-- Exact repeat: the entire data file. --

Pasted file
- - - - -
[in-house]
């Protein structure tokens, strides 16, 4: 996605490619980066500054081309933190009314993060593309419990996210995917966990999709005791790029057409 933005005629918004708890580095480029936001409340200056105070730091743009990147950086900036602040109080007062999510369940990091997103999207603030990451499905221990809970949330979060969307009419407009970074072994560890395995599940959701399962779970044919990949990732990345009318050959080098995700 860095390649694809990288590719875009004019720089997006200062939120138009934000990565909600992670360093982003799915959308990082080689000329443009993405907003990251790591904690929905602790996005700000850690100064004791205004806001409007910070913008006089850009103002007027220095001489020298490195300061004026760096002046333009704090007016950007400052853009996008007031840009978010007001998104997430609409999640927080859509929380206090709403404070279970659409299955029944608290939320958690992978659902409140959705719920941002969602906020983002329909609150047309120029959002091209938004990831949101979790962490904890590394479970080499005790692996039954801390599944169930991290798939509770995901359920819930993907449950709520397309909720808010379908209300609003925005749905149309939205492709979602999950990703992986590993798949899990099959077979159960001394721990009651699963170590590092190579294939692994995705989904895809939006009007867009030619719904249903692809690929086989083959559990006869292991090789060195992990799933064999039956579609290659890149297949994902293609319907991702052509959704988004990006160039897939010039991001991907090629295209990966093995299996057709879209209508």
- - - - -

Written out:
[in-house]
């Protein structure tokens, strides 16, 4: 996605490619980066500054081309933190009314993060593309419990996210995917966990999709005791790029057409 933005005629918004708890580095480029936001409340200056105070730091743009990147950086900036602040109080007062999510369940990091997103999207603030990451499905221990809970949330979060969307009419407009970074072994560890395995599940959701399962779970044919990949990732990345009318050959080098995700 860095390649694809990288590719875009004019720089997006200062939120138009934000990565909600992670360093982003799915959308990082080689000329443009993405907003990251790591904690929905602790996005700000850690100064004791205004806001409007910070913008006089850009103002007027220095001489020298490195300061004026760096002046333009704090007016950007400052853009996008007031840009978010007001998104997430609409999640927080859509929380206090709403404070279970659409299955029944608290939320958690992978659902409140959705719920941002969602906020983002329909609150047309120029959002091209938004990831949101979790962490904890590394479970080499005790692996039954801390599944169930991290798939509770995901359920819930993907449950709520397309909720808010379908209300609003925005749905149309939205492709979602999950990703992986590993798949899990099959077979159960001394721990009651699963170590590092190579294939692994995705989904895809939006009007867009030619719904249903692809690929086989083959559990006869292991090789060195992990799933064999039956579609290659890149297949994902293609319907991702052509959704988004990006160039897939010039991001991907090629295209990966093995299996057709879209209508």